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Community-First Public Safety

We are the keepers of our own community, and the surest way to fund public safety is to fund people’s futures. Everyone deserves to be safe in our city, no matter who they are. We must vocally challenge city and departmental culture so reforms and police accountability measures are implemented in practice – not just on paper. We also need to reframe safety from a community vantage point, and work with people who are disproportionately at risk of experiencing violence or unjust law enforcement to create policies that protect and uphold the rights of all.

As someone who has both fought people’s deportations and walked alongside people of color whose lives were forever interrupted or lost to police violence, this work is deeply personal to me and necessary for the very future of our city. The institution of policing is squarely rooted in our nation’s history of chattel slavery, and there is no reimagining of public safety that can take place without acknowledging that this is where we have been. Today, though, we can - and must - urgently seek out the change that we need now.

I WILL KEEP PUSHING FOR COMMUNITY-FIRST PUBLIC SAFETY AND RE-IMAGINING SAFETY BEYOND POLICE:

  • Voted for the creation of a $100,000 immigrant legal defense fund in the 2019 budget, an idea I championed during my first run for office

  • Vocally opposed the addition of 9 backfilled officers in the 2019 budget without additional community input on other ways to invest in prevention

  • Advocating for the creation of the community idea of a People’s Cabinet on Public Safety to envision safety beyond policing and formally propose policy to City Council and Mayor

  • Participated in the community-led use-of-force policy reform process by SPPD

  • Continuing to bring Ward 4 resident input directly to Chief Axtell and Mayor Carter on how to keep improving these and other policy reforms

  • Ensuring that the Saint Paul Police Department continues to draw a clear line between their duties and that of federal immigration enforcement

  • Working with Saint Paul Police Department to continue efforts to issue significantly more U-Visas so that undocumented people who are victims of a crime can safely receive help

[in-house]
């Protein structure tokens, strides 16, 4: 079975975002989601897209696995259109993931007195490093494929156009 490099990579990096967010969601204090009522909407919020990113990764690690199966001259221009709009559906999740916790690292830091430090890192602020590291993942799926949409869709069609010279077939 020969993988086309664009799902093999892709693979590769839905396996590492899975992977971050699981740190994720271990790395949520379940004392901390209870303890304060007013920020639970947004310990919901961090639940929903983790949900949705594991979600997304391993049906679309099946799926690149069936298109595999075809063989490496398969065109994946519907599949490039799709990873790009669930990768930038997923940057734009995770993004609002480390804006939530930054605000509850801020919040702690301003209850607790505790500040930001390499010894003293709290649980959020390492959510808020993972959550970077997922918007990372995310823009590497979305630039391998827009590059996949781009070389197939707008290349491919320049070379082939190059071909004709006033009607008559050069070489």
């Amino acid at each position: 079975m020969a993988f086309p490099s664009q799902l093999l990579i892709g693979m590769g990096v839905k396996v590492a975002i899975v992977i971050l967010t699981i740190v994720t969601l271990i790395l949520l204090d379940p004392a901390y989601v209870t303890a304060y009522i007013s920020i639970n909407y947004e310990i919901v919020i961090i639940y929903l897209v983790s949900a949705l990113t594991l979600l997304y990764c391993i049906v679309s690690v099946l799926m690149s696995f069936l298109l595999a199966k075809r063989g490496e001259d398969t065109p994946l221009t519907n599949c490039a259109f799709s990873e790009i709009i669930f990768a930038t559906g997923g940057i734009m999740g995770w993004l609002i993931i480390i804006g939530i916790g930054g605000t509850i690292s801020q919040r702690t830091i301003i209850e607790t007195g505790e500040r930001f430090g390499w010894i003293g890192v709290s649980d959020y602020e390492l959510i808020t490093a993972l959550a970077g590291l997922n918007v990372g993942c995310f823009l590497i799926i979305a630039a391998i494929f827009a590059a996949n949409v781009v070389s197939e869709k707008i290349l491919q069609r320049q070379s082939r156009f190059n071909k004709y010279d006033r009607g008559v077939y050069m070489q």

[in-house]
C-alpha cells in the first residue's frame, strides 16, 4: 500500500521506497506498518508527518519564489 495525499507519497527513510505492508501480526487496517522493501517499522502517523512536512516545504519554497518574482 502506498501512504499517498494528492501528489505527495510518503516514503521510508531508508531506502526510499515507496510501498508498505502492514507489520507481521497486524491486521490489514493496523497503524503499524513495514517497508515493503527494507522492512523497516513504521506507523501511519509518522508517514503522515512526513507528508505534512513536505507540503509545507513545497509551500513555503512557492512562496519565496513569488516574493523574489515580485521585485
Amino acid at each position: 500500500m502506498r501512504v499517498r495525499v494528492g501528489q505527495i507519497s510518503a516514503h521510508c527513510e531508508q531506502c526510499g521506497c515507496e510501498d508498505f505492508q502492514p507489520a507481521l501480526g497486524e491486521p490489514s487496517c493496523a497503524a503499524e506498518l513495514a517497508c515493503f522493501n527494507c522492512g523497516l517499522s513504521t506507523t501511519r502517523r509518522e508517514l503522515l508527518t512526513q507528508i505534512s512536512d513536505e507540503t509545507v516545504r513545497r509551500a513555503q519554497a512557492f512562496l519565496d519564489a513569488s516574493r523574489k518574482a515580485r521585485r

• Continuing to advocate for the civilian review board to remain a true civilian-only entity

  • Pushing our city to explore volunteer and/or city-funded weapons-free resident patrol for large-scale city events, instead of relying on an overly militarized police presence

  • Advocating for an audit and comprehensive results report on the existing mental health responders unit of SPPD

  • Pushing for the exploration of an additional pilot that dispatches trained mental health professionals or social workers in crisis situations without armed officers in qualifying situations

  • Advocating for mandated regular collection and public release of SPPD data on residents stopped or detained by city police by location, race, age, gender, and more

  • Lead conversation with affected communities on how municipal IDs for all could benefit residents needing access to documentation while we work toward immigration reform

  • Support community-led efforts to prevent violence against trans, non-binary and/or gender-nonconforming people in our city from police, residents, business or government

  • Support proven successful initiatives like SPPD’s gun buyback program to reduce gun violence and address economic instability at the same time

  • Support and help promote additional successful efforts like Ramsey County Warrant Forgiveness Day

  • Support formerly incarcerated people in returning fully to life, health and community through city landlord education and other efforts that remove common barriers to housing and employment